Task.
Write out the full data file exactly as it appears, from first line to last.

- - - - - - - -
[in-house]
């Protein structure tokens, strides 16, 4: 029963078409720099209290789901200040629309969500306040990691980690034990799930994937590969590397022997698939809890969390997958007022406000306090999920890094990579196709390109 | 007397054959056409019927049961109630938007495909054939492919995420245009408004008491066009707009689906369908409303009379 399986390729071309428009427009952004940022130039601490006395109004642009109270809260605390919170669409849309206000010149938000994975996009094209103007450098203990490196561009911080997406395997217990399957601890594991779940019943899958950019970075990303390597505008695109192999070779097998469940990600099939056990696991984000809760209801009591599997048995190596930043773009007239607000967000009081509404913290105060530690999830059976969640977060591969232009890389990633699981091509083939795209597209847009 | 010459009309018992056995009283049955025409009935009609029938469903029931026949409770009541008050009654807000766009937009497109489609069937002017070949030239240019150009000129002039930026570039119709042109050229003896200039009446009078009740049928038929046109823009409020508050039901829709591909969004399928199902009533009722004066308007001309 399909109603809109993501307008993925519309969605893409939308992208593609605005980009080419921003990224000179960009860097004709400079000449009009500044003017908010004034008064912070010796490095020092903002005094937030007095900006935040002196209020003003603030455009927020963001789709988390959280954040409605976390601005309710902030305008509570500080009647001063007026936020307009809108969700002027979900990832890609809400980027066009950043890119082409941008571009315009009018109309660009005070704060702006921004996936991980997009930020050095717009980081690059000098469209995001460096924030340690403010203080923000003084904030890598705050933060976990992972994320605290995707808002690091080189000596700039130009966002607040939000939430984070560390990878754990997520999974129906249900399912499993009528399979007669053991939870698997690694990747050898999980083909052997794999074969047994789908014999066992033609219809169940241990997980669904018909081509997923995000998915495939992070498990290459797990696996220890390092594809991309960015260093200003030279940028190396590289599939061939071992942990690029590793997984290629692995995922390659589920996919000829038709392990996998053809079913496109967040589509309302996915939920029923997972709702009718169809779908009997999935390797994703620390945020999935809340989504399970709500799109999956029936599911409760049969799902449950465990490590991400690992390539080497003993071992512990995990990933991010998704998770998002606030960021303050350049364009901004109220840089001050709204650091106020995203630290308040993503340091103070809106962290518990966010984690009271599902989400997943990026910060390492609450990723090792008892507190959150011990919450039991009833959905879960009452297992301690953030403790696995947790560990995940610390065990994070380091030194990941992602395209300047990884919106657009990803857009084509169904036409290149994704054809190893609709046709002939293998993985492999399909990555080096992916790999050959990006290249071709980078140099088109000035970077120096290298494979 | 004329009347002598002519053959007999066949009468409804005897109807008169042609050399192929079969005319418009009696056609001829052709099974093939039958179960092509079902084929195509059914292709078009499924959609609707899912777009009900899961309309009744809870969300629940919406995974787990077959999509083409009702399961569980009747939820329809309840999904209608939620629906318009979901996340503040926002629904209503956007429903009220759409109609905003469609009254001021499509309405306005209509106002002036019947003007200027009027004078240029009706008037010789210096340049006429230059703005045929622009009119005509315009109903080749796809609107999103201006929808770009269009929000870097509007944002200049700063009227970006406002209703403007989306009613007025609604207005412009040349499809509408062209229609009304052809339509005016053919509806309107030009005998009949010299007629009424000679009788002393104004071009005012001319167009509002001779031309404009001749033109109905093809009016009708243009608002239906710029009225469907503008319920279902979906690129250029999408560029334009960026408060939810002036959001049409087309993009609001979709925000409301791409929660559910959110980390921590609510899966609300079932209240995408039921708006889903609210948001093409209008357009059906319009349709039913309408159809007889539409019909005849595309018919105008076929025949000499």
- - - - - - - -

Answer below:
[in-house]
């Protein structure tokens, strides 16, 4: 029963078409720099209290789901200040629309969500306040990691980690034990799930994937590969590397022997698939809890969390997958007022406000306090999920890094990579196709390109 | 007397054959056409019927049961109630938007495909054939492919995420245009408004008491066009707009689906369908409303009379 399986390729071309428009427009952004940022130039601490006395109004642009109270809260605390919170669409849309206000010149938000994975996009094209103007450098203990490196561009911080997406395997217990399957601890594991779940019943899958950019970075990303390597505008695109192999070779097998469940990600099939056990696991984000809760209801009591599997048995190596930043773009007239607000967000009081509404913290105060530690999830059976969640977060591969232009890389990633699981091509083939795209597209847009 | 010459009309018992056995009283049955025409009935009609029938469903029931026949409770009541008050009654807000766009937009497109489609069937002017070949030239240019150009000129002039930026570039119709042109050229003896200039009446009078009740049928038929046109823009409020508050039901829709591909969004399928199902009533009722004066308007001309 399909109603809109993501307008993925519309969605893409939308992208593609605005980009080419921003990224000179960009860097004709400079000449009009500044003017908010004034008064912070010796490095020092903002005094937030007095900006935040002196209020003003603030455009927020963001789709988390959280954040409605976390601005309710902030305008509570500080009647001063007026936020307009809108969700002027979900990832890609809400980027066009950043890119082409941008571009315009009018109309660009005070704060702006921004996936991980997009930020050095717009980081690059000098469209995001460096924030340690403010203080923000003084904030890598705050933060976990992972994320605290995707808002690091080189000596700039130009966002607040939000939430984070560390990878754990997520999974129906249900399912499993009528399979007669053991939870698997690694990747050898999980083909052997794999074969047994789908014999066992033609219809169940241990997980669904018909081509997923995000998915495939992070498990290459797990696996220890390092594809991309960015260093200003030279940028190396590289599939061939071992942990690029590793997984290629692995995922390659589920996919000829038709392990996998053809079913496109967040589509309302996915939920029923997972709702009718169809779908009997999935390797994703620390945020999935809340989504399970709500799109999956029936599911409760049969799902449950465990490590991400690992390539080497003993071992512990995990990933991010998704998770998002606030960021303050350049364009901004109220840089001050709204650091106020995203630290308040993503340091103070809106962290518990966010984690009271599902989400997943990026910060390492609450990723090792008892507190959150011990919450039991009833959905879960009452297992301690953030403790696995947790560990995940610390065990994070380091030194990941992602395209300047990884919106657009990803857009084509169904036409290149994704054809190893609709046709002939293998993985492999399909990555080096992916790999050959990006290249071709980078140099088109000035970077120096290298494979 | 004329009347002598002519053959007999066949009468409804005897109807008169042609050399192929079969005319418009009696056609001829052709099974093939039958179960092509079902084929195509059914292709078009499924959609609707899912777009009900899961309309009744809870969300629940919406995974787990077959999509083409009702399961569980009747939820329809309840999904209608939620629906318009979901996340503040926002629904209503956007429903009220759409109609905003469609009254001021499509309405306005209509106002002036019947003007200027009027004078240029009706008037010789210096340049006429230059703005045929622009009119005509315009109903080749796809609107999103201006929808770009269009929000870097509007944002200049700063009227970006406002209703403007989306009613007025609604207005412009040349499809509408062209229609009304052809339509005016053919509806309107030009005998009949010299007629009424000679009788002393104004071009005012001319167009509002001779031309404009001749033109109905093809009016009708243009608002239906710029009225469907503008319920279902979906690129250029999408560029334009960026408060939810002036959001049409087309993009609001979709925000409301791409929660559910959110980390921590609510899966609300079932209240995408039921708006889903609210948001093409209008357009059906319009349709039913309408159809007889539409019909005849595309018919105008076929025949000499």